As you can see, audio is reproduced on the analog outputs right out to 45 kHz. If that isn’t hi-res, nothing is! Checkmark for the B-CON. On the bottom end, the signal was at -3 dB around 4.5 Hz, so this works well for the bass and infrasonic frequencies as well. It’s worth noting that the -3 dB point of the QA402 is around the same 4 to 5 Hz range.
Next, I transmitted a 1 kHz, 24-bit, 96 kHz test tone from my PC to the B-CON to evaluate the harmonic distortion characteristics of the unit. After all, sending a signal is one thing; doing it without ruining the signal’s integrity is the difference between audio playback that sounds good versus bad.
I have to say, this is much better performance than I expected. With the output of the B-CON at just over 1 volt, the total harmonic distortion was at a very impressive 0.0025%. Audison claims 0.003%. Background noise from the unit is down below 130 dBV, which is excellent. The THD+N measurement was also amazing at 0.00819%.
The last LDAC test evaluated how the system handled intermodulation distortion. I transmitted 19 and 20 kHz tones simultaneously (as per the CCIF test standard).
The IMD distortion performance was very reasonable. The product at 1 kHz is at -90 dB relative to the test signals, though the sidebands at 18 and 21 kHz are higher than what would be considered audiophile-grade at about -72 dB.
Next, I switched the BTA30 to SBC mode and repeated the tests to see how things would perform with a more conventional configuration.
The results are better than expected in SBC mode with extension to just above 22 kHz and a -3 dB frequency of about 5 Hz on the bottom end.
Using the SBC codec, harmonic distortion increased to 0.04248%, and THD+N was 0.05371%. While not as good as LDAC, this performance is still quite acceptable.
When using SBC, the 1 kHz product is a little higher at about -85 dB, and the 18 and 21 kHz sidebands are still near -70 dB, but as you can see, there is a lot more junk in the transmission. However, it’s all still relatively low in amplitude, so again, not audiophile-grade, but not a disaster.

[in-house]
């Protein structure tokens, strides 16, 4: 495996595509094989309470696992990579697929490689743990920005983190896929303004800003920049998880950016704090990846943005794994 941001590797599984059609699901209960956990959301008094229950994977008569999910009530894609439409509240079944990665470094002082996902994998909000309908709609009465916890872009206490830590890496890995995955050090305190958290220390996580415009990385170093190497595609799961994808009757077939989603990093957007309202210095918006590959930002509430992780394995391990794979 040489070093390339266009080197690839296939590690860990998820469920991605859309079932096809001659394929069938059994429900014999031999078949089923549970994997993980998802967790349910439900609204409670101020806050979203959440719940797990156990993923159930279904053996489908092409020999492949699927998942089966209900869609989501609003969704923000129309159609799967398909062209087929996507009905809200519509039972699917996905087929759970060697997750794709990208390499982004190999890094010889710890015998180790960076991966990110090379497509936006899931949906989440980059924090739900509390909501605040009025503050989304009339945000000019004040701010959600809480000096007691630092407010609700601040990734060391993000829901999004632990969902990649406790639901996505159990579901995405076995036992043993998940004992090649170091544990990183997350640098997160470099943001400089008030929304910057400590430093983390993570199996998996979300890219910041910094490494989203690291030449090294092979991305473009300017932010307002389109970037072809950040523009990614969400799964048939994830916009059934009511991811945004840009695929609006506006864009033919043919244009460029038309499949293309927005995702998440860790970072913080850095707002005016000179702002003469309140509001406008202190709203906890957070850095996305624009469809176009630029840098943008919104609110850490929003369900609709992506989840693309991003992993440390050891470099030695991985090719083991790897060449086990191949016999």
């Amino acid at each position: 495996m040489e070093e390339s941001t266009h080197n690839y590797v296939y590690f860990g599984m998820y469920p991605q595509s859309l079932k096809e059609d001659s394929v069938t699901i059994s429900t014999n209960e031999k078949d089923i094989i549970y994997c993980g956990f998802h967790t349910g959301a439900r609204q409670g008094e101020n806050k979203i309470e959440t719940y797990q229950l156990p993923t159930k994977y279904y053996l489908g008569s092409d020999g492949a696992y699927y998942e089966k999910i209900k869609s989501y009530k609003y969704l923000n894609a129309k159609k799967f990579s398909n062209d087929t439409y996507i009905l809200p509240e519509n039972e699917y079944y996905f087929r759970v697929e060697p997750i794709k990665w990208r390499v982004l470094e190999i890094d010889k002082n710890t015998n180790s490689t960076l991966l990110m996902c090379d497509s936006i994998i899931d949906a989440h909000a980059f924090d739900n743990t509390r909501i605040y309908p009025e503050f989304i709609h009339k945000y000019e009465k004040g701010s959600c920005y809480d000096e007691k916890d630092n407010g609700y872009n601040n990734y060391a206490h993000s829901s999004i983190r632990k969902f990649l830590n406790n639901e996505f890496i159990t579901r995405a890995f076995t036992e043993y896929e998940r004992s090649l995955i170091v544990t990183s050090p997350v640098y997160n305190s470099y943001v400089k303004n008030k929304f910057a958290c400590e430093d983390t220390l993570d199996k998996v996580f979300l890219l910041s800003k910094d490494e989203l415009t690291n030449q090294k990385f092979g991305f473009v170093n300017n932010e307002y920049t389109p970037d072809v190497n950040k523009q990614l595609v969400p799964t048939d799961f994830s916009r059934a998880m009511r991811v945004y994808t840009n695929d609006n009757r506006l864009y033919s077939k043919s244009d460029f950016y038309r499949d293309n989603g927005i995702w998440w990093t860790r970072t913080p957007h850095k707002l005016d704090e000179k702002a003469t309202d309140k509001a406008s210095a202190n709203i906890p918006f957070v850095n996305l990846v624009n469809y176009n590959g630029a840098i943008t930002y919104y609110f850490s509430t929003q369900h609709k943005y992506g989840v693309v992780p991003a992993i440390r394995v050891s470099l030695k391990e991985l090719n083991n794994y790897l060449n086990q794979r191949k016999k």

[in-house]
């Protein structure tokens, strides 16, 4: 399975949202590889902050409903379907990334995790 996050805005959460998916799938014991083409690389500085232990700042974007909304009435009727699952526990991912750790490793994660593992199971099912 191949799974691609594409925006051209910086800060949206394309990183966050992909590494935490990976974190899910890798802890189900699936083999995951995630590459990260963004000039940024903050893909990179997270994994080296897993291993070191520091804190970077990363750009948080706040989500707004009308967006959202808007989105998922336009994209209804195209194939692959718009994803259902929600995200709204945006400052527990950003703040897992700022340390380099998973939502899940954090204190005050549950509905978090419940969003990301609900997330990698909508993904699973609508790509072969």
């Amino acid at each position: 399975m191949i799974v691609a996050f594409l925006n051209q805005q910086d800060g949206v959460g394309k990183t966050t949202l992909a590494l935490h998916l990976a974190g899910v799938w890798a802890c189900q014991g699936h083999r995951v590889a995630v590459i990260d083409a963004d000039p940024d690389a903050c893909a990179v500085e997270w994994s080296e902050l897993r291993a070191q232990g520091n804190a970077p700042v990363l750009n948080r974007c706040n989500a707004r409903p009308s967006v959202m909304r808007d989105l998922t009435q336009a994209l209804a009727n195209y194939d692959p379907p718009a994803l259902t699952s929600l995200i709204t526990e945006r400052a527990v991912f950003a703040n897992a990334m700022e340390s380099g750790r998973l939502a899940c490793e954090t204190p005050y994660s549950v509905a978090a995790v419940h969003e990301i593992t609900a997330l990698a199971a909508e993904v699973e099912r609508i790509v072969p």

In terms of a high-quality source, if your playback device support LDAC 990 kbps, using the B-CON is as good as a high-end source unit. With SBC, it’s like a typical consumer-grade source. Given that the whole thing is wireless, that’s pretty amazing!
Let’s see what happens in terms of frequency response and distortion when we repeat these tests with an iPhone. I loaded the chirp file and sine-wave track onto my iPhone 11 Pro and used the Onkyo HF Player app to play them.
The frequency response is at -3 dB at 4 Hz on the bottom and about 20 kHz on the top. You can see there is a slight ringing in the output above 16 kHz, as indicated by the filled-in yellow portion of the graph.
Total harmonic distortion came in at 0.00528%, which is very good. The THD+N measurement was good at 0.01475%. You can see the extra information on either side of the stimulus signal, but it’s pretty low-level, so it shouldn’t be a big problem. In short, the B-CON will still sound excellent when used with an iPhone.
One of the trickiest parts of reviewing products is knowing when something is good, bad or in between. To help clarify the quality of the B-CON, I decided to characterize the output of an inexpensive Bluetooth audio receiver. I had an unbranded unit in a storage box in the garage. It was a sample I received at some point in my career. It’s the sort of thing that would retail for around 30 or 40 dollars.
Well, there you go. There couldn’t be a better example of mediocre performance. Frequency response is 20 Hz to about 4 kHz with -3 dB tolerances. There is also lots of noise in the signal at all frequencies above 200 hertz – no bueno.
Well, I’m a little bit speechless. You know all that noise and hash in the frequency response graph? Here’s what it looks like in terms of spectral analysis at 1 kHz. That’s 0.9865% total harmonic distortion, and the THD+N is impressively bad at 1.298%. For clarity, I did try increasing and decreasing the transmission level to see if things would improve – they didn’t. If it weren’t such a great example of a bad product, I’d throw it out. For reference, I used the BTA30 in SBC mode for this testing.